THE MICHIGAN DAILY
Sunday, November 14, 1971
Page Two THE MICHIGAN DAILY
Sunday, November 14, 1971
Commander on disc: Sining
Fun, freaky, hybrid
By AL SHACKELFORD
Commander Cody and his Lost Planet Airmen are Ann Arbor's
all-time favorite band, so I better be pretty careful what I say
in this review. The last time I saw the Commander, in an over-sold.
Alley, avFreak in back of me started to mutter something about
"neg vibes" when I booed the strained Airmen version of "What
Made Milwaukee Famous." I exited to dirty looks as my ears were
assailed by an almost note-for-note version of Merle Haggard's
"Workin' Man Blues." It was a poor set by a fun band.
That performance at the Alley put me in the mood to say bad
things about Commander Cody's first album Lost in the Ozone
(Paranount PS 6017), but most of it is pretty good. There isn't
anything innovative on it, or even very creative, but the guys have
done their homework and come. up with an authentic-sounding
mixture. of straight country and old rock and roll. The only
instrumentalist who bugs my ears out is lead guitarist Bill Kirchen. -
Kirchen really has his licks down, ranging from fast, clipped coun-
try on "Lost in the Ozone" to Charlie Christian-like jazz on "Mid-
night Shift." That last song sounds like the hybrid of a session
uniting an early Elvis with the Benny Goodman Sextet.
The West Virginia Creeper, recently memorialized in Esquire
magazine, confines himself to strongly-derivative licks, nice to
listen to but nothing that will make Rusty Young or Sneeky
Pete shake in their boots. He does take a nice solo on "Seeds and
Stems (Again)" and adds interesting novelty work to"Hot Rod
I guess my big complaint with Commander Cody is that, as
a country-rock band, they aren't anywhere near as good as Poco
or the Flying Burritos; and, as a straight country band, they don't
have anywhere near the soul of Merle Haggard, Conway Twitty,
or any number of others. So where does that put Commander
Cody? Basically they are a freak .act, a hippie band that plays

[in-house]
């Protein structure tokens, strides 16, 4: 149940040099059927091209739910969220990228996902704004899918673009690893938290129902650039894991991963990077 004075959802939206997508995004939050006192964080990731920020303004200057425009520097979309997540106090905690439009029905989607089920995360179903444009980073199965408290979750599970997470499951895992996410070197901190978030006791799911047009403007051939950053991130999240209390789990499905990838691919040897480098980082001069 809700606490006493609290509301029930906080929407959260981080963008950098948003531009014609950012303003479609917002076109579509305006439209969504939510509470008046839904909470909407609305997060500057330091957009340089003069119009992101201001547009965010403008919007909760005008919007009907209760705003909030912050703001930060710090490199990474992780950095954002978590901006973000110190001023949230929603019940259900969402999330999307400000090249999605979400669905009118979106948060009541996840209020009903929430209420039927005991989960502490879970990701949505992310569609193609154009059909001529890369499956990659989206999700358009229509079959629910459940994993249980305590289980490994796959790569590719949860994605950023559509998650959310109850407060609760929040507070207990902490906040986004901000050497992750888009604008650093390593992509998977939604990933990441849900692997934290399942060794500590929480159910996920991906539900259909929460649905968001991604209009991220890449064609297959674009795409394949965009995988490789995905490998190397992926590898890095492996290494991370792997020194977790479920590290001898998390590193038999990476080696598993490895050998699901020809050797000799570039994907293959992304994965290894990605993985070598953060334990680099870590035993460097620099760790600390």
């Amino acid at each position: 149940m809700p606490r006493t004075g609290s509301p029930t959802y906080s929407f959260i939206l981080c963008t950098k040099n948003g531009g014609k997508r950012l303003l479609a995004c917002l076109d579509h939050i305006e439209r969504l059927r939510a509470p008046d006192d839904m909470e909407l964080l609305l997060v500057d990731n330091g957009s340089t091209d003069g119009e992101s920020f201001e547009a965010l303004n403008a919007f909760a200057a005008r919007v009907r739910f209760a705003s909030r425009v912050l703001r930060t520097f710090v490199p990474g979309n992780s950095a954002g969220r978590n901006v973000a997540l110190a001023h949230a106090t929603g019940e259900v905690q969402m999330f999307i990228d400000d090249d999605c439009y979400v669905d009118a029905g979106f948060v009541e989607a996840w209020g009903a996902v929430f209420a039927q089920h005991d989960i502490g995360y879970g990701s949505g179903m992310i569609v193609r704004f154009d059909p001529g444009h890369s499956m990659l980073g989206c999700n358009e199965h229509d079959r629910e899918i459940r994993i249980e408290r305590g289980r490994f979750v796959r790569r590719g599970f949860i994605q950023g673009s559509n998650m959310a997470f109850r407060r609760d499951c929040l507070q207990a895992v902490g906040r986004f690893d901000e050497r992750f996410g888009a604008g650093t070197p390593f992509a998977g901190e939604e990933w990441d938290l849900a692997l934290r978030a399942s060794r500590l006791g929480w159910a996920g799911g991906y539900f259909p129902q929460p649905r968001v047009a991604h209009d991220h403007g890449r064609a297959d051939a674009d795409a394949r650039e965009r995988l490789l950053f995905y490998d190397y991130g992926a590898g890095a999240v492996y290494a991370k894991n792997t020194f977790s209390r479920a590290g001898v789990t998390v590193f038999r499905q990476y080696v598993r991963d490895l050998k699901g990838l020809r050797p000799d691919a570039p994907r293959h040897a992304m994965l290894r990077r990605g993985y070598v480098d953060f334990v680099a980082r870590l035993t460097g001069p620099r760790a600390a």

country music that is pretty straight and pretty good.
My favorite song on Lost in the Ozone is a Billy C. Farlow
.une called "Daddy's Gonna Treat You Right;" it is real pretty and,
for my money, establishes. Farlow as the star Airman. He sings
pretty well, especially on the rock numbers, and the album's best
original material consists of Farlow compositions.
Side one moves along pretty well until the inevitable dug-
up religious song comes up, this one a honey called "Family Bible."
Religious songs are in popular vogue ("Put Your Hand in the
Hand," 'We Need A Whole Lot More of Jesus"), and this one is as
phony as the rest. Rhythm guitarist John Tichy contributes for-
gettable singing and a super-lame spoken break to this tune.
Side two is also mostly thumbs-up: "Lost in the Ozone" and
"Midnight Shift" stand out as the top numbers. The album ends
up with "Beat Me Daddy," 5:08 of superfluous boogie recorded live
last summer at Hill Auditorium.
NOTES: The Flying Burrit Brothers are currently wowing
audiences in the East with a repertoire of bluegrass, old tunes by
Hillman-Parsons and new ones by Rick Roberts.
The Burrito is: Chris Hillman, bass; Roberts, rhythm guitar
and lead vocals; Mike Clark, drums; Al Perkins, steel; and Ken
Woods, banjo. This boffo lineup is occasionally supplemented by
bluegrass all-stars Byron Berline, fiddle and Al Bush, acoustic
bass. The Gilded Palace .of Sin (A&M SP 4175) is the Burritos'
first album and one of the best country numbers of all time, if
Internationally known researcher for Peace
Action. Former U-M faculty member-now
with Northwestern University.
8 P.M.-First United Methodist Church
120 S. State-Wesley Lounge
6th WEEK 'DIAL 86416
At 7-9 P.M.
"WILL GLUE YOU TO YOUR CHAIR AND FILL YOU
WITH AWE. THE PHOTOGRAPHY IS A MIRACLE OF
ARTISTRY. THE SOUND TRACK IS SUPER."
-Liz Smith Cosmonolitan Mannzin
By ABBY MILLER
This old world is mean and
But still I love it like a fool
This world, this world.
I'd rather go to the corner
Than sing hosanah on ,that
golden shore ...
That song seems to express
Melvina Reynolds and her songs.
She's a 71 year old grandmoth-
er from Berkeley who combines
youthfulness and wisdom. She's
written hundreds of songs, well-
known ones like "God. Bless the
Grass." "Little Boxes" and "Mag-
ic Penny." I've heard so many
of Melvina's songs sung by oth-
ers and so many wonderful
things about her. Friday night
at the Ark I finally got to see
her and hear her sing her songs.
Melvina sits there and con-
verses with the audience with
natural transitions between her
conversation and her songs. The
songs are a crystallization of her
thoughts and impressions. They
speak of things we're all con-